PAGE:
Look on the Internet for eggplant recipes. Go ahead, we’ll wait. Did you notice anything? Yep, there are hundreds out there, but they’re all basically the same: eggplants cooked with tomato and garlic with some shape of pasta tossed in (the pasta might be optional). Hmm. We think we can do better than that by scratching up something new involving eggplant.
After looking for a new and different recipe for eggplant, we got the idea of combining eggplant with preserved lemon and we did a search for those two items in a recipe. Well, as you’d expect, there were a bunch. We looked at one or two; some looked difficult, some easy, but we were mainly looking for spices and other ingredients that we had in the house. We came across a recipe that used pine nuts, which we had, check, and another that used cumin, check. So, with those two additions, we were off and running. Oh, and the idea of making a pie came about because we had some pâte brisée left over from making a small tarte tatin.
Ah, those preserved lemons. They’re easy to make, but you have to have them on hand already, as they take several weeks to be ready. If you don’t have any, use the zest and juice from a lemon, realizing the flavor won’t be the same. Pine nuts sure are expensive, aren’t they? We wish we had a way of getting a good deal, but we just bite the bullet and get bags at Trader Joe’s.
Procedure in detail:
Salt and drain eggplant. Often the peel of an eggplant is tough, so let’s peel the eggplant and cut it into 1/2 inch cubes. Place all the cubes in a colander, sprinkle with about 1/2 tablespoon of kosher salt and toss. The salt will do two things: remove some of the bitterness that eggplant sometimes have, especially older eggplant; plus, it’ll draw out some of the water. Now, don’t worry about the amount of salt. Let the eggplant drain 30 to 45 minutes, then rinse well and drain. See, most the salt is now gone.
Cook aromatics. Heat the oil in a large heavy-bottomed skillet over medium heat. When hot, add the cumin seeds and the clove; they should sizzle. Stir and cook until fragrant, 2 to 3 minutes, then add the onions and garlic. If you wish, sprinkle with just a bit of salt and black pepper. Cook, stirring often, until the onions begin to soften, but not so long that they start to brown, about 5 minutes.
Add eggplant and mushrooms. Add the eggplant and give everything a stir. The eggplant will stick a bit as it cooks; just try to scrape it up from the bottom of the pan. When the eggplant just begins to cook, about 5 minutes, add the mushrooms and cook for another minute or so.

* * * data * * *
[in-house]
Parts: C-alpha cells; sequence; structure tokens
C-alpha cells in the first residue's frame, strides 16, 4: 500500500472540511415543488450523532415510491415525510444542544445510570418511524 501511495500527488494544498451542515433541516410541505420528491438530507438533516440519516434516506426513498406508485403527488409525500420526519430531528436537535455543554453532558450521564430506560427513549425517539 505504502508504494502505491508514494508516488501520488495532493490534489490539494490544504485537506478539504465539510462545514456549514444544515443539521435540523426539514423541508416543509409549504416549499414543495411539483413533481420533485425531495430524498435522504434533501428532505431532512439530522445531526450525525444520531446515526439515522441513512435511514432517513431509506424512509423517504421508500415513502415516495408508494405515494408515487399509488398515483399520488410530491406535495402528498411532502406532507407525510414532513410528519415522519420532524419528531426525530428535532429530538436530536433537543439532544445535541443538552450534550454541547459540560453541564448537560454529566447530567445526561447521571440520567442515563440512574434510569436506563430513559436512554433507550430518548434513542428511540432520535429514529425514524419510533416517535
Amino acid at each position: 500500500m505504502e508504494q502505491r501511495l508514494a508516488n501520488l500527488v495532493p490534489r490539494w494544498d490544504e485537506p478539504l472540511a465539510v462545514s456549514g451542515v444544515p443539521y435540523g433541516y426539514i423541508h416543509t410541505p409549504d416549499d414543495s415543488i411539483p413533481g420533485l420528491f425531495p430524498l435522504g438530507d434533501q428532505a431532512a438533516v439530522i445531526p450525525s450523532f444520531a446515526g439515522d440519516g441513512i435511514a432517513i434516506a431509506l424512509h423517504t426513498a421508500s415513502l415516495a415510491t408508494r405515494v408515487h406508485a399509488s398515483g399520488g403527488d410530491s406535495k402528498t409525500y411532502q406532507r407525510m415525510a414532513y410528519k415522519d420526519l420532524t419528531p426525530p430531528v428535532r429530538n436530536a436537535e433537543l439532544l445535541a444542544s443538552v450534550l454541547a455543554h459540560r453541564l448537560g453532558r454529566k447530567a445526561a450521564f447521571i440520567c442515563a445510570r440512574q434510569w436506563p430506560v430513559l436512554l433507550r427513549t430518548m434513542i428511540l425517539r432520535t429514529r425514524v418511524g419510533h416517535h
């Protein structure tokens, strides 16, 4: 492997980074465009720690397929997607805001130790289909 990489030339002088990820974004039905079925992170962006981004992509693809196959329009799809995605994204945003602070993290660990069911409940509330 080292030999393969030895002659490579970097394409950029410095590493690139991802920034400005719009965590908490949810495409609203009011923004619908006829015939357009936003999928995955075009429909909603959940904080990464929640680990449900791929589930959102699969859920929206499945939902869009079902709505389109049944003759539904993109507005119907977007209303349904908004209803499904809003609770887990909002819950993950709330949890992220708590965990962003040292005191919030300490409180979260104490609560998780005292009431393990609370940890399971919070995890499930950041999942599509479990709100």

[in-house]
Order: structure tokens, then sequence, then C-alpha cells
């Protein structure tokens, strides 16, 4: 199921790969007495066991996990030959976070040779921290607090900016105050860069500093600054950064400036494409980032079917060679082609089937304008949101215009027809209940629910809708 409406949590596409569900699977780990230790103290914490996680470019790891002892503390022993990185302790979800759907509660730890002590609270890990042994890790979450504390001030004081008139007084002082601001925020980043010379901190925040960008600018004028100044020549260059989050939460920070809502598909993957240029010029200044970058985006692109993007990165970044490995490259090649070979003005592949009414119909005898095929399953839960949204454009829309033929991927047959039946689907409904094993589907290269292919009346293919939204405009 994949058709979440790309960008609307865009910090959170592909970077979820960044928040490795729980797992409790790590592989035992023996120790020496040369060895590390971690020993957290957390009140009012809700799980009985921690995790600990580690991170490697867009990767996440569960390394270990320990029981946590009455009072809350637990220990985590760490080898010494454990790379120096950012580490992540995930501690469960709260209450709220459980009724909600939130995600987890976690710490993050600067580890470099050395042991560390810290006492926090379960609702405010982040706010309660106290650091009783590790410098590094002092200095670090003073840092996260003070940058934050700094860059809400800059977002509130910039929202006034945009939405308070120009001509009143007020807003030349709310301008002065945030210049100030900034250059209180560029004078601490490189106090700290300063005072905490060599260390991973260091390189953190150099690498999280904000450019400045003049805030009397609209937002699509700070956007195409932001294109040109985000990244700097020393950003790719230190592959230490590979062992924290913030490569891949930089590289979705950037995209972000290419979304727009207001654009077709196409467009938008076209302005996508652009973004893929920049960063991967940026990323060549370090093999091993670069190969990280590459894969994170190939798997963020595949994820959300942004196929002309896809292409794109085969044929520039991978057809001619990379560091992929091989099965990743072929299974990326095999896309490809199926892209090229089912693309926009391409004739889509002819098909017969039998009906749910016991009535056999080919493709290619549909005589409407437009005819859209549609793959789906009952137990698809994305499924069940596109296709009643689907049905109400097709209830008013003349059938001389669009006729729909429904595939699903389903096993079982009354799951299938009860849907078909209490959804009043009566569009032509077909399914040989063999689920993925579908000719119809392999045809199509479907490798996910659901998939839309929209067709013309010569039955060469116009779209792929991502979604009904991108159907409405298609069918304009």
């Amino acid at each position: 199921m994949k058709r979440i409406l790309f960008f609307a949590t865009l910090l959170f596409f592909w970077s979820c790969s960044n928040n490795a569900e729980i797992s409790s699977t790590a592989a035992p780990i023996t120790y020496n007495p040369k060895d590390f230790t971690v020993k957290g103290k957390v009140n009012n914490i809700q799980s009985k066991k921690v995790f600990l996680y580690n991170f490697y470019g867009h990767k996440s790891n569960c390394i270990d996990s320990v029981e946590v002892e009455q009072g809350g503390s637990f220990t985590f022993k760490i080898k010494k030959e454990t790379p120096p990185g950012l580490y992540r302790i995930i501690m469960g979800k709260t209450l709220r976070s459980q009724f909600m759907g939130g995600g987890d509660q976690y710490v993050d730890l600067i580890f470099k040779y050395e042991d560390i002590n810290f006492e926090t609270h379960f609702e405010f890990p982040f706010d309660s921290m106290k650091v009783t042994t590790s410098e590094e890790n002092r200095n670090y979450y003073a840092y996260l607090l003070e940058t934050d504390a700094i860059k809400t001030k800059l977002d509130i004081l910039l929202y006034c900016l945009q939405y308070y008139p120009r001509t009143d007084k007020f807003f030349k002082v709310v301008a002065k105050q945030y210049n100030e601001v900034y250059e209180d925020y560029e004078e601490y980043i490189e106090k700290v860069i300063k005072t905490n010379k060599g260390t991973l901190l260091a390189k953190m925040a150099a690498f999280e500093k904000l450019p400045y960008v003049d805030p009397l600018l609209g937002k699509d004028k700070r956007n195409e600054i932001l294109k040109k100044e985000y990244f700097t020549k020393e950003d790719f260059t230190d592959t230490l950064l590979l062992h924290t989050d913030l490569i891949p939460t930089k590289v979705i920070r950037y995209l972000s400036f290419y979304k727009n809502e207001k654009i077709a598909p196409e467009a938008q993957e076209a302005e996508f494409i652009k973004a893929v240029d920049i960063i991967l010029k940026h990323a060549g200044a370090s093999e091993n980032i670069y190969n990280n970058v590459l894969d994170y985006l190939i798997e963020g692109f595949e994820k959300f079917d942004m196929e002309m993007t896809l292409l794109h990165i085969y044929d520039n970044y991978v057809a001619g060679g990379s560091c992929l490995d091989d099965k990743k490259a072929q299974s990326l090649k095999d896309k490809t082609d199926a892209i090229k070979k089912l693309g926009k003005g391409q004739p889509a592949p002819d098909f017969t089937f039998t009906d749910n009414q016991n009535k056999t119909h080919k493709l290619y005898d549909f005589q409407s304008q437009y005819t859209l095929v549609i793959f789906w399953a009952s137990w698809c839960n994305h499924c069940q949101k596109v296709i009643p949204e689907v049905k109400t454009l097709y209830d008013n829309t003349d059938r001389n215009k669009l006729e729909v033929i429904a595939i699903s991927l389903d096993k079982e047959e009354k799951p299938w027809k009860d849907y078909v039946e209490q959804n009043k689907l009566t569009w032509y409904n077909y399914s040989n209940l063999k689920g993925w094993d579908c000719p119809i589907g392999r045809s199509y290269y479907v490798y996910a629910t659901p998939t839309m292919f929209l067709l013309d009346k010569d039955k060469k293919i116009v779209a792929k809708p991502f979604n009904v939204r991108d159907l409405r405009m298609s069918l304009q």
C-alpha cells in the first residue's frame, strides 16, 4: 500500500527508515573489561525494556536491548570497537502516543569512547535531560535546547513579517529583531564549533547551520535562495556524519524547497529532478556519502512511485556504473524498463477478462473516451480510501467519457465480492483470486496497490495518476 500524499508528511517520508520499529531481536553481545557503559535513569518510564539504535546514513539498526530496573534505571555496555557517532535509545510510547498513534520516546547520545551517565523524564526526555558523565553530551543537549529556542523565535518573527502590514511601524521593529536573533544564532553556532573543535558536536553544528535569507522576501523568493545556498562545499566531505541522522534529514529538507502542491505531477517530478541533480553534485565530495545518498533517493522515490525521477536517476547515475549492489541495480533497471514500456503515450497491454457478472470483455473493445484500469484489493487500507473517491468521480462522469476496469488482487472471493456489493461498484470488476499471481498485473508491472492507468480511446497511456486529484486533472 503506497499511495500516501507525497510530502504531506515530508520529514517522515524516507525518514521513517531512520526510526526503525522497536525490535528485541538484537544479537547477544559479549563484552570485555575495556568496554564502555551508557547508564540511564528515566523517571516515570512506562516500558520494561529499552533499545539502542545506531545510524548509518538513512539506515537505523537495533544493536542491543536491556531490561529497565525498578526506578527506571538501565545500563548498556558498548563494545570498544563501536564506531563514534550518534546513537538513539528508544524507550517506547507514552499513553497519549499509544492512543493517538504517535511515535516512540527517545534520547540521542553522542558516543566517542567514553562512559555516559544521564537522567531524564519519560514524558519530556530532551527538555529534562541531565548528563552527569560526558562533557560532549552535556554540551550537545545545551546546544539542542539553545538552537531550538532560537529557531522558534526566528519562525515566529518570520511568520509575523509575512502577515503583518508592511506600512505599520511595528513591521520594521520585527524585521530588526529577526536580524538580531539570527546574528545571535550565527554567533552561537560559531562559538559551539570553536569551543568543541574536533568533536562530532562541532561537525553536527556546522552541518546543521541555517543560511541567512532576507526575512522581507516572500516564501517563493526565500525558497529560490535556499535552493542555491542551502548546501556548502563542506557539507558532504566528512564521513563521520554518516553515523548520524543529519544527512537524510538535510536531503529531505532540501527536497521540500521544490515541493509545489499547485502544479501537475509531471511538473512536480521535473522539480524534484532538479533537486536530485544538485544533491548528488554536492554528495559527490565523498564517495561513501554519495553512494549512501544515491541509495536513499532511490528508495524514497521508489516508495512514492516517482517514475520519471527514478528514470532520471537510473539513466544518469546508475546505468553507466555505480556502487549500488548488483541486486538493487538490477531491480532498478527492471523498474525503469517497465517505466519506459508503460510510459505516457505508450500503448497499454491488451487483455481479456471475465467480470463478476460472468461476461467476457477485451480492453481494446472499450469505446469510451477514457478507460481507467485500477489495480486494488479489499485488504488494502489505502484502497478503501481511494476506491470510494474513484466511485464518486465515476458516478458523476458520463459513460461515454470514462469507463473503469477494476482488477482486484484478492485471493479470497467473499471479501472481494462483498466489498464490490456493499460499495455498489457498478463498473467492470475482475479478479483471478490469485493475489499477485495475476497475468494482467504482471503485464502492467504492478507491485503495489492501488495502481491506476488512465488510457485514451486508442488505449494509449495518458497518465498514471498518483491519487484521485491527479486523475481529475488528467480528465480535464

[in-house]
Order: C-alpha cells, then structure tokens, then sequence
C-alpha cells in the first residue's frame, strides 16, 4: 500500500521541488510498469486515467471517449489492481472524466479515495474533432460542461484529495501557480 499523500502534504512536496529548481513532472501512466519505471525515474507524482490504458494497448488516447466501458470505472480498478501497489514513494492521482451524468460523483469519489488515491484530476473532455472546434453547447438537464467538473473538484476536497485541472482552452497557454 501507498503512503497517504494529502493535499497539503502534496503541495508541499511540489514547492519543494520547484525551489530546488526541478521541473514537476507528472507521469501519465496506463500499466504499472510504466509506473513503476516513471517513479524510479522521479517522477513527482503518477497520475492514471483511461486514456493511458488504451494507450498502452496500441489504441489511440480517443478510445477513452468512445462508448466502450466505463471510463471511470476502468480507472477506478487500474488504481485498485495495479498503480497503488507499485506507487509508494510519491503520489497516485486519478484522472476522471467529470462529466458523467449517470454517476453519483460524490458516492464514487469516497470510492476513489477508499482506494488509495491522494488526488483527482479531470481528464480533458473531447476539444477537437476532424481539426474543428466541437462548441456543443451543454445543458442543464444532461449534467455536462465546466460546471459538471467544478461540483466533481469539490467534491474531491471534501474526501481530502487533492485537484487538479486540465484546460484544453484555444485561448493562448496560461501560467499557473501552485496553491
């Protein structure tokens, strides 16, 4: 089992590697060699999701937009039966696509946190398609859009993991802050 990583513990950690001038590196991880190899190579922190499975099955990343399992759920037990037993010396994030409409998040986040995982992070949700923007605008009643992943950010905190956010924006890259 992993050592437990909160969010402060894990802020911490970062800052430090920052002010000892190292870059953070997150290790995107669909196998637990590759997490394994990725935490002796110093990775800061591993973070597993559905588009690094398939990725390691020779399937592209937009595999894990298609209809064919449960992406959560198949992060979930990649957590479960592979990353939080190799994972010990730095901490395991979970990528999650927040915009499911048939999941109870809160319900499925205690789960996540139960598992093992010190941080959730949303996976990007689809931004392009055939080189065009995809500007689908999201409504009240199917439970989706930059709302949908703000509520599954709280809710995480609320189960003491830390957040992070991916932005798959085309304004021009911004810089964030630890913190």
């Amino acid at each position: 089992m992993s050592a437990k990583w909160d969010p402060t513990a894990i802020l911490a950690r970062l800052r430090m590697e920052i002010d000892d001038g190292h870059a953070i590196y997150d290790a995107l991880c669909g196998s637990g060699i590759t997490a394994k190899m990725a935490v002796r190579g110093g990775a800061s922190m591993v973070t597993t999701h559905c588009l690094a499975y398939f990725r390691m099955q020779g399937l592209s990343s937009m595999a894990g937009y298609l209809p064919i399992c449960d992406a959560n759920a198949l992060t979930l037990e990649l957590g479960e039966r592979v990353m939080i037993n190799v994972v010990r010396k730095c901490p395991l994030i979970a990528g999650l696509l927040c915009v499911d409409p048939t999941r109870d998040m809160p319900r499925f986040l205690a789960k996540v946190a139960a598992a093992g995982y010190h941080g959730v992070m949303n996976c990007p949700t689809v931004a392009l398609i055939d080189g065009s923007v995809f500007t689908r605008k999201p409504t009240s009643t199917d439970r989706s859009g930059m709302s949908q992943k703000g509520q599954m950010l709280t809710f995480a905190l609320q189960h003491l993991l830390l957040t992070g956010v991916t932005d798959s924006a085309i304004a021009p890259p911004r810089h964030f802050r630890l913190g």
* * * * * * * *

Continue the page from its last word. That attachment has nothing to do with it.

Add preserved lemon. Stir in the preserved lemon and about 1/4 cup of water. Scrape up any eggplant that has stuck to the bottom of the pan, reduce the heat, cover, and simmer for about 30 to 35 minutes, or until the eggplant is completely tender. Remove from heat and let cool. You want the filling to be about room temperature when you fill the pie crust.
Preheat oven to 375°F. Set a rack in about the center of the oven.
Roll crust. Either roll out the crust between two pieces of parchment, or lightly flour a work surface and roll out the crust to form about a 9-inch circle. Place the crust in the pie pan and trim the edges. Prick the bottom of the crust with a fork.
Fill crust. Scoop the eggplant filling into the crust and sprinkle with pine nuts. No need to toast the pine nuts beforehand, as they’ll toast in the oven while the pie bakes.
Bake. Slide into the oven and bake until the crust and pine nuts are golden and the filling is heated through and perhaps bubbling in a few spots.
Stand. Let the pie stand for about 5 minutes before slicing and serving.
Not your usual eggplant recipe, is it? The preserved lemons add a nice lemony flavor to the pie, which doesn’t seem like a flavor that you’d want in a savory pie. But, think about it a minute; isn’t lemon-caper sauce really good? Of course, lemon does work well for savory items like this pie. By using preserved lemons, you add some of those interesting flavors that develop while the lemons ferment, making for a better-tasting dish. But, it does seem as if the pine nuts ended up a bit overwhelmed by the lemon, making them somewhat superfluous, except for the texture they added. We think four stars.